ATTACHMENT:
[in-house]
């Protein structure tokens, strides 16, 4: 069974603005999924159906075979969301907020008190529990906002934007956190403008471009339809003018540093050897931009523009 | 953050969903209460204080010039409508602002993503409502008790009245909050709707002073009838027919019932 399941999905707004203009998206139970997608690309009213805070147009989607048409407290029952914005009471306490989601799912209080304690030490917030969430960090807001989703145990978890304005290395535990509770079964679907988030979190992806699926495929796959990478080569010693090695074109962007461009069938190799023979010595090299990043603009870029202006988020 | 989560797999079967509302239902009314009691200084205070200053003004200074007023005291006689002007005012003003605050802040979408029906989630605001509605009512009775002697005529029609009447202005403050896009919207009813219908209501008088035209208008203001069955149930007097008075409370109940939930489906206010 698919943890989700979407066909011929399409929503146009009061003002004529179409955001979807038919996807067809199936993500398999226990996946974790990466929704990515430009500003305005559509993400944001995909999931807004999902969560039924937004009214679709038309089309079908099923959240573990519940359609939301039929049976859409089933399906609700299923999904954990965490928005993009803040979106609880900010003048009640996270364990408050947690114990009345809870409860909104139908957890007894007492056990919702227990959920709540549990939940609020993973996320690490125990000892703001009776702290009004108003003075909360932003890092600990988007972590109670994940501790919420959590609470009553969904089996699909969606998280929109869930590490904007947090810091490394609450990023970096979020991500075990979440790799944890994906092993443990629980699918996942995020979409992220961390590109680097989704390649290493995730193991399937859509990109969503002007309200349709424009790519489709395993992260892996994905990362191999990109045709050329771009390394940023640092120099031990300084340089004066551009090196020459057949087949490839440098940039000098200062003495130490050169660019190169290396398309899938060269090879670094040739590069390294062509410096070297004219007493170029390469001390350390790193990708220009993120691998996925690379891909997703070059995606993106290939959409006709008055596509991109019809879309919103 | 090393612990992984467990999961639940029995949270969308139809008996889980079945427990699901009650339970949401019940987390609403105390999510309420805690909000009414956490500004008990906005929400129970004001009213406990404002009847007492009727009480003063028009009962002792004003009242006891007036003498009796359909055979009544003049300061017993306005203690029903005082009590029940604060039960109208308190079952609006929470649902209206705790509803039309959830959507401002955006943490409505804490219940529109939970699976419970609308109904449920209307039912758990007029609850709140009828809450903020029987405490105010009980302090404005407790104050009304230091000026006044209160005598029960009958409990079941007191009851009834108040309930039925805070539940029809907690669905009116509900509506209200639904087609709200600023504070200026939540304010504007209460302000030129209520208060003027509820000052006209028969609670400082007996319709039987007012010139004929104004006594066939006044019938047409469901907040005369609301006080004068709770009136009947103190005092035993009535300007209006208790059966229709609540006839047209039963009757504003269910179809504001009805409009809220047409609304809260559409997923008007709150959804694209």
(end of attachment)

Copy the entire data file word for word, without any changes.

[in-house]
């Protein structure tokens, strides 16, 4: 069974603005999924159906075979969301907020008190529990906002934007956190403008471009339809003018540093050897931009523009 | 953050969903209460204080010039409508602002993503409502008790009245909050709707002073009838027919019932 399941999905707004203009998206139970997608690309009213805070147009989607048409407290029952914005009471306490989601799912209080304690030490917030969430960090807001989703145990978890304005290395535990509770079964679907988030979190992806699926495929796959990478080569010693090695074109962007461009069938190799023979010595090299990043603009870029202006988020 | 989560797999079967509302239902009314009691200084205070200053003004200074007023005291006689002007005012003003605050802040979408029906989630605001509605009512009775002697005529029609009447202005403050896009919207009813219908209501008088035209208008203001069955149930007097008075409370109940939930489906206010 698919943890989700979407066909011929399409929503146009009061003002004529179409955001979807038919996807067809199936993500398999226990996946974790990466929704990515430009500003305005559509993400944001995909999931807004999902969560039924937004009214679709038309089309079908099923959240573990519940359609939301039929049976859409089933399906609700299923999904954990965490928005993009803040979106609880900010003048009640996270364990408050947690114990009345809870409860909104139908957890007894007492056990919702227990959920709540549990939940609020993973996320690490125990000892703001009776702290009004108003003075909360932003890092600990988007972590109670994940501790919420959590609470009553969904089996699909969606998280929109869930590490904007947090810091490394609450990023970096979020991500075990979440790799944890994906092993443990629980699918996942995020979409992220961390590109680097989704390649290493995730193991399937859509990109969503002007309200349709424009790519489709395993992260892996994905990362191999990109045709050329771009390394940023640092120099031990300084340089004066551009090196020459057949087949490839440098940039000098200062003495130490050169660019190169290396398309899938060269090879670094040739590069390294062509410096070297004219007493170029390469001390350390790193990708220009993120691998996925690379891909997703070059995606993106290939959409006709008055596509991109019809879309919103 | 090393612990992984467990999961639940029995949270969308139809008996889980079945427990699901009650339970949401019940987390609403105390999510309420805690909000009414956490500004008990906005929400129970004001009213406990404002009847007492009727009480003063028009009962002792004003009242006891007036003498009796359909055979009544003049300061017993306005203690029903005082009590029940604060039960109208308190079952609006929470649902209206705790509803039309959830959507401002955006943490409505804490219940529109939970699976419970609308109904449920209307039912758990007029609850709140009828809450903020029987405490105010009980302090404005407790104050009304230091000026006044209160005598029960009958409990079941007191009851009834108040309930039925805070539940029809907690669905009116509900509506209200639904087609709200600023504070200026939540304010504007209460302000030129209520208060003027509820000052006209028969609670400082007996319709039987007012010139004929104004006594066939006044019938047409469901907040005369609301006080004068709770009136009947103190005092035993009535300007209006208790059966229709609540006839047209039963009757504003269910179809504001009805409009809220047409609304809260559409997923008007709150959804694209």